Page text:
A few weeks ago, we posted an interview with Sattva Neelapu, MD from MD Anderson that was originally posted on the MD Anderson website, ‘CAR-T cell therapy : 9 things to know’. Let me first reference the following paragraph from this post :
‘Right now, CAR-T cell therapy targets the CD-19 molecule on the surface of cancer cells. The reason it fails in some patients is that the tumor cells mutate quickly and shed the target molecule, so the CAR-T cells can’t “see” the cancer anymore. I expect future CAR-T cell therapy products to target multiple molecules: two, three or even more different molecules on a particular tumor. That would allow CAR-T cells to still recognize the cancer, even if one target molecule disappears.’
And that brings us to a new term that we will be hearing about more and more in the near future : armored CAR-T Cells. This term originally popped up in a paper authored by Drs. Yeku and Brentjens, both from Memorial Sloan Kettering Cancer Center.
The article provides a nice, but not easy to read, description of the differences between first, second and third generation CAR-T development programs. And, please remember that the two CAR-T treatments currently approved by FDA [Kymriah (Novartis) and Yescarta (Gilead)] are first generation products. There are currently several second-generation CAR-T treatments in late stage clinical development that target MM [e.g., bb2121 (being jointly developed by Blue Bird Bio and Celgene)].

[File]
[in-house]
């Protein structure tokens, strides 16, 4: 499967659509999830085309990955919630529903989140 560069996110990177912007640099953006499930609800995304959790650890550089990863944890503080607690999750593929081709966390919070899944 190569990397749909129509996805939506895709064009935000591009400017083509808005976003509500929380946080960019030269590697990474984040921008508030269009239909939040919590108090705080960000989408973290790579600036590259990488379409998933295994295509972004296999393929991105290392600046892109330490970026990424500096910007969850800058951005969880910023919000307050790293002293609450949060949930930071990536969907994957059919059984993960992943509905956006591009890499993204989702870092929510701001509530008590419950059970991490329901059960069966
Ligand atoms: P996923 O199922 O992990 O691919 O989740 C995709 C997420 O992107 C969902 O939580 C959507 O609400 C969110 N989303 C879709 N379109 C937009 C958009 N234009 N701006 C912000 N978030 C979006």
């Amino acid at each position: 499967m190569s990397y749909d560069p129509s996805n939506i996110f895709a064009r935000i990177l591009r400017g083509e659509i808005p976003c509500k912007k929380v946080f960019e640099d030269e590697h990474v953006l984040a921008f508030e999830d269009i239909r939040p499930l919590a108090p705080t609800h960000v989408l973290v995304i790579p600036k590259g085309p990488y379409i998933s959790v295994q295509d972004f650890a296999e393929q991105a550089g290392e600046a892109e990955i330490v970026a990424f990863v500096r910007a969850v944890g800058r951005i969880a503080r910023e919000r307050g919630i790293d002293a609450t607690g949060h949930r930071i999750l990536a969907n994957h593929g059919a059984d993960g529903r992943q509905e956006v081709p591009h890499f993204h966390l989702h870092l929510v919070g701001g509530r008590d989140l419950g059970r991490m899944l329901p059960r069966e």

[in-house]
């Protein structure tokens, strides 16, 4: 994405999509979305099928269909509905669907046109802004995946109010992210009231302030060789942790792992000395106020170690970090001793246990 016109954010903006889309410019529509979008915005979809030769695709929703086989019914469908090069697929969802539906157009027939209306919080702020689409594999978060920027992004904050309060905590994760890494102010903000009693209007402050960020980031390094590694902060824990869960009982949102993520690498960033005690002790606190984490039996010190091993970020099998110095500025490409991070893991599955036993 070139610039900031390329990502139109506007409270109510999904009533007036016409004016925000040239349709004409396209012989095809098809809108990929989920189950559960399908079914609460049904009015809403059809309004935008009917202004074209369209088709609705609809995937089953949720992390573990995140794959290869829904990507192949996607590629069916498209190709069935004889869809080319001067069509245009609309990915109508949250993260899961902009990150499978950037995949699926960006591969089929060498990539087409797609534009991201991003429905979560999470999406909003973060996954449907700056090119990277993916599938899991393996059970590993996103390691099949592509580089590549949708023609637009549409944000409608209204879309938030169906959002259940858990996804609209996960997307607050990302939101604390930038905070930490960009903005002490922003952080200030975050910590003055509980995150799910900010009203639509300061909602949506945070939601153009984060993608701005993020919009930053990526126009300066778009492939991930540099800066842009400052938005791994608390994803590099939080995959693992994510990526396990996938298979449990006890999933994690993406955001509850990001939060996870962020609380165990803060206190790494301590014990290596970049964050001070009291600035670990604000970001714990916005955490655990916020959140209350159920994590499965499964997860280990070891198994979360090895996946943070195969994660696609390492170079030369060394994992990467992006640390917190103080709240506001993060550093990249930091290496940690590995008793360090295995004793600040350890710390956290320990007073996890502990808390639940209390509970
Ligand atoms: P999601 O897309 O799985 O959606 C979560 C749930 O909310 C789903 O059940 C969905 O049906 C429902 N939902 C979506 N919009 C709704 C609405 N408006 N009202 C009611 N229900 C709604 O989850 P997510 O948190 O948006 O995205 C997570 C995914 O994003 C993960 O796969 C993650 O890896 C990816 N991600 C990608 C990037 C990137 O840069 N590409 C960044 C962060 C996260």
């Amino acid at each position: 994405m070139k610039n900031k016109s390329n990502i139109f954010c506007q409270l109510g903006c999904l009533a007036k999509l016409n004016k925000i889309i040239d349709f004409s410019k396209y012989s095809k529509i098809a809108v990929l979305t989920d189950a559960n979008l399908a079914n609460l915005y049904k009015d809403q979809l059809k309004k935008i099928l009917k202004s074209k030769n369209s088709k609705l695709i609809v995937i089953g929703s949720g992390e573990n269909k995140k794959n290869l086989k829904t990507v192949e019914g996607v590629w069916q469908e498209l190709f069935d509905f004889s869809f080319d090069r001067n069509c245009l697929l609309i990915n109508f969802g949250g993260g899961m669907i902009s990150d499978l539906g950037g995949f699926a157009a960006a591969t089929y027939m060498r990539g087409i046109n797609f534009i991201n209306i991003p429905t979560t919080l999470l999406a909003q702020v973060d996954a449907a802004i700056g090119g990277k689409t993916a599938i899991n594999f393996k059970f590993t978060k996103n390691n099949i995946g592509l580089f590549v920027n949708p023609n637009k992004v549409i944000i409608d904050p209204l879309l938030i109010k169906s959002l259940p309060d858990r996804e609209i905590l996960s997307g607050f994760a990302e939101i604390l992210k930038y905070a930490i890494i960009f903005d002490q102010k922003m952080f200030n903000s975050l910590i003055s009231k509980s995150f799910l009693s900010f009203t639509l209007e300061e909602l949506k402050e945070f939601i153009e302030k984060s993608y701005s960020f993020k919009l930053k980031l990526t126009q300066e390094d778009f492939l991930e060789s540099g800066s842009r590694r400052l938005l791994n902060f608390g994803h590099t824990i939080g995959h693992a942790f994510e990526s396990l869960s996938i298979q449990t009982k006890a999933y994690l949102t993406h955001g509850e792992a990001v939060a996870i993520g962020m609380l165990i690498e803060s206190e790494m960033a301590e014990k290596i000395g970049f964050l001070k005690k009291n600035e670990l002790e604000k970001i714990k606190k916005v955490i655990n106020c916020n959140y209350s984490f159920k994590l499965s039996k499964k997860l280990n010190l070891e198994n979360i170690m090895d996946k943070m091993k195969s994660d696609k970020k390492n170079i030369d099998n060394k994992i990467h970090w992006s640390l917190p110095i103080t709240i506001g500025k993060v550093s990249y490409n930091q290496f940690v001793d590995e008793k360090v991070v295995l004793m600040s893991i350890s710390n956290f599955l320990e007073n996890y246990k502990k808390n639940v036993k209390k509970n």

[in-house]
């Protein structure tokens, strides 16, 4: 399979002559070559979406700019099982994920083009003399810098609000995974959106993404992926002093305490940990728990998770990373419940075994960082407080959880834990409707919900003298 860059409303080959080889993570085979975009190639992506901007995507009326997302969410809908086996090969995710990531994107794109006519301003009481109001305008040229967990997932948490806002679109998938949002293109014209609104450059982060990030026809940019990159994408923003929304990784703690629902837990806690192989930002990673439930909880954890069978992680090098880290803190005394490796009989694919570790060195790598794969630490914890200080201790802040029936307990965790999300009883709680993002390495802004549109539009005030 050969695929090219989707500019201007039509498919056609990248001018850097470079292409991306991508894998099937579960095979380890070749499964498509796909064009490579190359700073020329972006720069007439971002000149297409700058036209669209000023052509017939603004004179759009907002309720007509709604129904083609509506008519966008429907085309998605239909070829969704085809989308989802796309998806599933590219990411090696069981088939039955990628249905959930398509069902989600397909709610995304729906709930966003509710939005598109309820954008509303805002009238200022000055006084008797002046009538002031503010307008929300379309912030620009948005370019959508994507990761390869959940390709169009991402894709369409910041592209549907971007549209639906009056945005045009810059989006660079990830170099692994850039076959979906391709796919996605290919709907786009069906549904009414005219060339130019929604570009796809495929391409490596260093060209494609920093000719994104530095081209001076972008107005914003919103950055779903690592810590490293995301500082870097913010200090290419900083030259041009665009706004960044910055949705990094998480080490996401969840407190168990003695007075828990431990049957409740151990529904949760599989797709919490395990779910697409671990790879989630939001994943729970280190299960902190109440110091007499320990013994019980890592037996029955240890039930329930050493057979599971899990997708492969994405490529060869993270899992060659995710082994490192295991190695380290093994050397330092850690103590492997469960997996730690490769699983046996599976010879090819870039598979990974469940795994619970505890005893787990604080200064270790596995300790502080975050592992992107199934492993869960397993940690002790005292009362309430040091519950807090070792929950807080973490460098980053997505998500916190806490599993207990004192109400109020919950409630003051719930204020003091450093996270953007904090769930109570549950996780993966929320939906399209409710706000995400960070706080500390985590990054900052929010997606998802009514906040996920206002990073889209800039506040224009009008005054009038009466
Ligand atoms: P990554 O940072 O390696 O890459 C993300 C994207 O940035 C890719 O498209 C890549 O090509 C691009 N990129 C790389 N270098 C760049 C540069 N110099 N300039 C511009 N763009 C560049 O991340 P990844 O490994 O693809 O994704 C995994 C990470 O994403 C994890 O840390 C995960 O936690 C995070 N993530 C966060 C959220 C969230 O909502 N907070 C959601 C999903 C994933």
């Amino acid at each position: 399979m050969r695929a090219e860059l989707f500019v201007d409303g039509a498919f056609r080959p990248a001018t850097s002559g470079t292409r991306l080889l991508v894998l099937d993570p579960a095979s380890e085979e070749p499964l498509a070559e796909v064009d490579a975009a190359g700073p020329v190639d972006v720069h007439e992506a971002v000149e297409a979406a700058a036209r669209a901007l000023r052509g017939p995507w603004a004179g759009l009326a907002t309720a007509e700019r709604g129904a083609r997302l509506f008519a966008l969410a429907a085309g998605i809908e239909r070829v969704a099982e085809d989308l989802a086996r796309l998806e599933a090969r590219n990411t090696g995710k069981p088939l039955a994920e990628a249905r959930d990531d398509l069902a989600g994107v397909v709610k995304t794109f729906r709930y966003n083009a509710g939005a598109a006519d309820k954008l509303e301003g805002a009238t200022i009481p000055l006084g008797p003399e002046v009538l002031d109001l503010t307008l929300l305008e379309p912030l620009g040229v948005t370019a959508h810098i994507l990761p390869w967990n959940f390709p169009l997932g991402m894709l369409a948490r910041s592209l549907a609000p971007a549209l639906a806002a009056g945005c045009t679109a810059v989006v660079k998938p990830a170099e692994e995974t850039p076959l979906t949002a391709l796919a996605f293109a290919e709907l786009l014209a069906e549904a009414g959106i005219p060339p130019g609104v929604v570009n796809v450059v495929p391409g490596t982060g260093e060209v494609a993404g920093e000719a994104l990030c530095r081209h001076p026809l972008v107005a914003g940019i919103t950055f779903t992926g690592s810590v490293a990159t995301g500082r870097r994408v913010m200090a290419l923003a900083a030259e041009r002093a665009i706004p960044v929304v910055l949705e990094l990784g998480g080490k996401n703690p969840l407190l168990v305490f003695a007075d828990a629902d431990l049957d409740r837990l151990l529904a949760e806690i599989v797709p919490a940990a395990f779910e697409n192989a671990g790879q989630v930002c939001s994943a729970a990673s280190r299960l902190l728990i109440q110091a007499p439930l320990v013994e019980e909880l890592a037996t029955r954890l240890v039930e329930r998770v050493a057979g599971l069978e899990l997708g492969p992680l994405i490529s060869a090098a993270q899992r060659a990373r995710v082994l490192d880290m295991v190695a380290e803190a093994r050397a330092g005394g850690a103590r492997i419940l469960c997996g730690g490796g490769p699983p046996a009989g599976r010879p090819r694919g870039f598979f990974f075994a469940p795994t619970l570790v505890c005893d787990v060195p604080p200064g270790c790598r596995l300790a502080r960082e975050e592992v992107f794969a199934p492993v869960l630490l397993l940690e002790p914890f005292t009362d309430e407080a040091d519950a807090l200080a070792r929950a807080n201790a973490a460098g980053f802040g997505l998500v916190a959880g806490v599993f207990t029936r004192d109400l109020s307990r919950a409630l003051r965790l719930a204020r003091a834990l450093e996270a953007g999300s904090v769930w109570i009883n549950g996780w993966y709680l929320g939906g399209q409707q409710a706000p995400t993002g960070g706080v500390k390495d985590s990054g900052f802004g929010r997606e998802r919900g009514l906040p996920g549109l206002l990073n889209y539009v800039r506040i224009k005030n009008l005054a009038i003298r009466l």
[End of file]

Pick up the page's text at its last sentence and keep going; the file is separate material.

Armored CAR-T Cells are the next step forward in this rapidly changing field. Dr. Brentjens explains what the goal is of armored CAR-T’s :
‘Patients who relapse after treatment with CAR T-cell therapy often no longer express the original target, which is referred to as immune escape. Brentjens says that armored CAR T cells are being developed to overcome the current limitations seen with CAR T-cell therapy. These CAR T cells are fortified with cytokines that can be pro-inflammatory, a co-stimulatory ligand, or an antibody that can block pathways such as PD-1 and PD-L1.
Brentjens says that approaches such as armored CAR T cells are the next step in the development of cellular therapies, as there are still many patients who will relapse on currently available CAR T-cell therapy. This is a step toward making the first iterations of CAR T-cell therapies even better, he adds.’
And now there is the inevitable question : ‘Are there clinical trials for this novel breakthrough ?’ The answer is a qualified, ‘Yes’, as the trial that is currently ongoing at MSKCC includes RR CLL, iNHL, DLBCL, ALL and CML but not yet MM.